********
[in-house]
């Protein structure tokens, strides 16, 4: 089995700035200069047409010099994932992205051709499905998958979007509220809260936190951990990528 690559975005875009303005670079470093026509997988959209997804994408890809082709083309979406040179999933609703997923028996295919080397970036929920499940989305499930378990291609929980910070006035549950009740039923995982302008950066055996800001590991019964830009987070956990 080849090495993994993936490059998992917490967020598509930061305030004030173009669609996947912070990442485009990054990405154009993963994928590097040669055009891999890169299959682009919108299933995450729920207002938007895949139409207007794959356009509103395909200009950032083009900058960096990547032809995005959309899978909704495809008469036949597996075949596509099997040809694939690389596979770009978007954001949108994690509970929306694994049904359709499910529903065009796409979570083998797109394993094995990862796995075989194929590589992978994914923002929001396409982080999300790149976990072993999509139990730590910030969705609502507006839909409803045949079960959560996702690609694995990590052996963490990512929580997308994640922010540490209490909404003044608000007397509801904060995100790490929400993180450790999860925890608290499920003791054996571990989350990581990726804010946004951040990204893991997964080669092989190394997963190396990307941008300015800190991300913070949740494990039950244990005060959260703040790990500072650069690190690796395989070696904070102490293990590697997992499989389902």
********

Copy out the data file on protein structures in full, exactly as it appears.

[in-house]
């Protein structure tokens, strides 16, 4: 089995700035200069047409010099994932992205051709499905998958979007509220809260936190951990990528 690559975005875009303005670079470093026509997988959209997804994408890809082709083309979406040179999933609703997923028996295919080397970036929920499940989305499930378990291609929980910070006035549950009740039923995982302008950066055996800001590991019964830009987070956990 080849090495993994993936490059998992917490967020598509930061305030004030173009669609996947912070990442485009990054990405154009993963994928590097040669055009891999890169299959682009919108299933995450729920207002938007895949139409207007794959356009509103395909200009950032083009900058960096990547032809995005959309899978909704495809008469036949597996075949596509099997040809694939690389596979770009978007954001949108994690509970929306694994049904359709499910529903065009796409979570083998797109394993094995990862796995075989194929590589992978994914923002929001396409982080999300790149976990072993999509139990730590910030969705609502507006839909409803045949079960959560996702690609694995990590052996963490990512929580997308994640922010540490209490909404003044608000007397509801904060995100790490929400993180450790999860925890608290499920003791054996571990989350990581990726804010946004951040990204893991997964080669092989190394997963190396990307941008300015800190991300913070949740494990039950244990005060959260703040790990500072650069690190690796395989070696904070102490293990590697997992499989389902």